Dozer the dog found after going missing and consuming pound and a half a pot brownies

When your pet goes missing, panic sets in. Did someone take them? Were they hit by a car? Are they safe? For Jake Carrigan of Hutchinson, Minn., his missing dog story is more like an old Cheech and Chong comedy bit, except it could have had a tragic ending.

“The veterinarian told me that after they emptied his stomach, the entire clinic smelled like a marijuana dispensary.”

“I was at work and my brother texted me to ask if my dog Dozer had gotten out of the house,” Carrigan recalled. “I told him I had left him locked in the garage as usual, but he said someone had posted a picture of a lost dog on Facebook that looked just like Dozer, and that he may have been hit by a car. I had him send me the post, and I drove to where the person had seen the dog, but I couldn’t find him.”

Since he had to get back to work, Carrigan called his neighbor Jay, and asked him to open Carrigan’s garage door in case Dozer came back. The neighbor offered to go out and look for the dog as well, and after a little searching, he found him in a patch of tall grass by some trees. Dozer wouldn’t let Jay get close to him, so Jay sent Carrigan the exact location.

“When I found him, he couldn’t walk,” Carrigan explained. “He bit at my hand when I went to pick him up, which he would never normally do. I knew there was something wrong, so I immediately took him to our veterinarian.”

“When Dozer arrived at Lifelong Veterinary Clinic he couldn’t move his rear limbs, was dull and hypersensitive,” said Dr. Renee Schmid, a senior veterinary toxicologist at Pet Poison Helpline.

“Abdominal x-rays revealed that the stomach was full, so the medical team induced emesis and found about a pound and a half of what they determined was chocolate brownies that contained marijuana. Marijuana exposures have become increasingly more prevalent as more and more states legalize recreational and medicinal marijuana. Clinical signs of marijuana poisoning include lethargy, weakness, ataxia, hypotension, bradycardia and urinary incontinence. Although uncommon, some pets will display agitation instead of lethargy.”

“The veterinarian told me that after they emptied his stomach, the entire clinic smelled like a marijuana dispensary,” added Carrigan with a laugh. “The whole situation was weird. I don’t know if he snuck into someone’s house, or if someone fed him the brownies. Maybe they were cooling outside, and he helped himself. I asked my neighbor who I suspect might indulge in such brownies, and he said they didn’t come from his house.”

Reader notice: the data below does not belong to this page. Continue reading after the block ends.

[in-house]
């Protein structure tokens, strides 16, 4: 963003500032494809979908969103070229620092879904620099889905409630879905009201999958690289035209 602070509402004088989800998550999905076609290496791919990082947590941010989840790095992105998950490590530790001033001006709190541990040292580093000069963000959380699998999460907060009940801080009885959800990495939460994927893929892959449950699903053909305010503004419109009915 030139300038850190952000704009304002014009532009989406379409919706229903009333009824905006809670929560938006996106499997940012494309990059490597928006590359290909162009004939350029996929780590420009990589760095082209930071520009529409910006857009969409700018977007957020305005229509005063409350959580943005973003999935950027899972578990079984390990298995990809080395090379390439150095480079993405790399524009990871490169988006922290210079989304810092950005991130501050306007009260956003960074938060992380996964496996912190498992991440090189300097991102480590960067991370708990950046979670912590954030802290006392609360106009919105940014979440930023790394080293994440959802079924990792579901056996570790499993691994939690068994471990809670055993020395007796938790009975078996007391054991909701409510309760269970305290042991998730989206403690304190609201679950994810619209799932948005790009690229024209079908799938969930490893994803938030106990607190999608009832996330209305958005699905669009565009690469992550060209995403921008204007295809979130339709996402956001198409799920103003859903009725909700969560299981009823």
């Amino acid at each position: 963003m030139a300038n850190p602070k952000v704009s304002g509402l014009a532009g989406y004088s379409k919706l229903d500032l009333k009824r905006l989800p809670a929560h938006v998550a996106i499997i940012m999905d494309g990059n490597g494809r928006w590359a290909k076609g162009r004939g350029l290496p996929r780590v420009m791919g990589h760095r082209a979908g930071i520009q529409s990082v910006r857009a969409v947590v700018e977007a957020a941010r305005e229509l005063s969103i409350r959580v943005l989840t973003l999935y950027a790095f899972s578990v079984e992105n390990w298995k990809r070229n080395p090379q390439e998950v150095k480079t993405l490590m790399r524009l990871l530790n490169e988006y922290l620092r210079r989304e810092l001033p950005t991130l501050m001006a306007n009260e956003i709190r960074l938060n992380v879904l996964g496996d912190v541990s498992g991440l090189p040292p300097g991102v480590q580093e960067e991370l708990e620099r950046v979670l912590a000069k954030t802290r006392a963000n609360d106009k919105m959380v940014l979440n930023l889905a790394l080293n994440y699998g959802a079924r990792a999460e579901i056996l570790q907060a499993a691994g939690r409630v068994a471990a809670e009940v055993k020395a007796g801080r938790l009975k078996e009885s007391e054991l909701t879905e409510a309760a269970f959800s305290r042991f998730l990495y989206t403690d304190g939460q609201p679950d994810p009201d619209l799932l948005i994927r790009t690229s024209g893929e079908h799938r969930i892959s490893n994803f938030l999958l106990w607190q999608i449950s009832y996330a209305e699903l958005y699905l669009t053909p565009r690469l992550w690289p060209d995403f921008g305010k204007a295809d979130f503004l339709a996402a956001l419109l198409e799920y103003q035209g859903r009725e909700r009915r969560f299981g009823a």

In addition to marijuana, the medical team needed to be concerned about chocolate poisoning.

“The severity of chocolate poisoning varies greatly depending on the type and amount of chocolate ingested and the size of the pet,” explained Dr. Schmid. “Also, be aware that some chocolate products may contain other toxins such as macadamia nutsraisins, coffee or expresso beans or xylitol. Ingestion in toxic amounts can result in vomiting, diarrhea, hyperactivity, elevated heart rate, abnormal heart rhythm, tremors and seizures. Death is possible, but rare if the pet receives prompt and appropriate treatment. Interestingly, dogs make up 95 percent of our chocolate calls.”

Dozer’s story is a cautionary tale of what can happen when a pet accidentally gets out of the house, which happens all too frequently during holidays. One of the greatest dangers facing your pet during the upcoming Halloween festivities is getting out of the house or away from trick-or-treating children, where they can get into other situations such as being hit by a car or being taken.

Pet Poison Helpline has partnered with AKC Reunite, the nation’s largest not-for-profit pet recovery service, offering its 24/7 toxicology expertise as an optional, unlimited benefit for its members to add to their pet’s lifetime protection.

“According to our partners at AKC Reunite, lost pet reports are 10 percent higher than average in the month of October, which culminates with all of the Halloween activity,” said Schmid. “Pets get anxious from multiple trick-or-treaters coming to the door, and with each visitor you greet, your pet has an opportunity to sneak out and escape the chaos. A loose pet at night is especially dangerous because they cannot be easily seen by motorists.”

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Peg Fong is also in recovery from newspapers

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